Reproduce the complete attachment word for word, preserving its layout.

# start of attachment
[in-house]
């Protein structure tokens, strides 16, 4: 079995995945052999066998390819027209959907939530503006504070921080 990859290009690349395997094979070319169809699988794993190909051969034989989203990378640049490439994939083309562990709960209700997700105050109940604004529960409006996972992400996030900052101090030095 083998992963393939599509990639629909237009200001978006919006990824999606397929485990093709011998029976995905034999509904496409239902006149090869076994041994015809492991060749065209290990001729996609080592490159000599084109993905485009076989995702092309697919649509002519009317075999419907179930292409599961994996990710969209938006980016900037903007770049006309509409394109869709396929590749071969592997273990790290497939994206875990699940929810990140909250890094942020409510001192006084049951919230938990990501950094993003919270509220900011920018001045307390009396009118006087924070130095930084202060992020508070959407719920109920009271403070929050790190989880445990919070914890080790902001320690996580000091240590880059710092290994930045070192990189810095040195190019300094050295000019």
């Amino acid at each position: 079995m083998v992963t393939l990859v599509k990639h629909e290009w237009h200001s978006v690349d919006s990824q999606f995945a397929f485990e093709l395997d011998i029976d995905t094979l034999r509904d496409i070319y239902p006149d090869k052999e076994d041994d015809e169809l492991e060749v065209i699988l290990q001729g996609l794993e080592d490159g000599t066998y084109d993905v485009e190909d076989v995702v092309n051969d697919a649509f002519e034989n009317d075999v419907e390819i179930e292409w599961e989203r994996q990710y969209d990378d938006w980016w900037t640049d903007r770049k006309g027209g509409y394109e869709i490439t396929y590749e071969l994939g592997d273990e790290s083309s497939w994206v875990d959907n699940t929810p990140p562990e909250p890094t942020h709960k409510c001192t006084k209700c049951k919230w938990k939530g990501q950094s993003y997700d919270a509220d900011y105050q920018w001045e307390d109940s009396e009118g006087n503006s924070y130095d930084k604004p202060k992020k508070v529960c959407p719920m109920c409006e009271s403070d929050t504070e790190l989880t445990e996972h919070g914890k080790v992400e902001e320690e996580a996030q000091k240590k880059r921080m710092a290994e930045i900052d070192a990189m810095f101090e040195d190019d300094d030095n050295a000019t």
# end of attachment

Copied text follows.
[in-house]
């Protein structure tokens, strides 16, 4: 079995995945052999066998390819027209959907939530503006504070921080 990859290009690349395997094979070319169809699988794993190909051969034989989203990378640049490439994939083309562990709960209700997700105050109940604004529960409006996972992400996030900052101090030095 083998992963393939599509990639629909237009200001978006919006990824999606397929485990093709011998029976995905034999509904496409239902006149090869076994041994015809492991060749065209290990001729996609080592490159000599084109993905485009076989995702092309697919649509002519009317075999419907179930292409599961994996990710969209938006980016900037903007770049006309509409394109869709396929590749071969592997273990790290497939994206875990699940929810990140909250890094942020409510001192006084049951919230938990990501950094993003919270509220900011920018001045307390009396009118006087924070130095930084202060992020508070959407719920109920009271403070929050790190989880445990919070914890080790902001320690996580000091240590880059710092290994930045070192990189810095040195190019300094050295000019």
């Amino acid at each position: 079995m083998v992963t393939l990859v599509k990639h629909e290009w237009h200001s978006v690349d919006s990824q999606f995945a397929f485990e093709l395997d011998i029976d995905t094979l034999r509904d496409i070319y239902p006149d090869k052999e076994d041994d015809e169809l492991e060749v065209i699988l290990q001729g996609l794993e080592d490159g000599t066998y084109d993905v485009e190909d076989v995702v092309n051969d697919a649509f002519e034989n009317d075999v419907e390819i179930e292409w599961e989203r994996q990710y969209d990378d938006w980016w900037t640049d903007r770049k006309g027209g509409y394109e869709i490439t396929y590749e071969l994939g592997d273990e790290s083309s497939w994206v875990d959907n699940t929810p990140p562990e909250p890094t942020h709960k409510c001192t006084k209700c049951k919230w938990k939530g990501q950094s993003y997700d919270a509220d900011y105050q920018w001045e307390d109940s009396e009118g006087n503006s924070y130095d930084k604004p202060k992020k508070v529960c959407p719920m109920c409006e009271s403070d929050t504070e790190l989880t445990e996972h919070g914890k080790v992400e902001e320690e996580a996030q000091k240590k880059r921080m710092a290994e930045i900052d070192a990189m810095f101090e040195d190019d300094d030095n050295a000019t």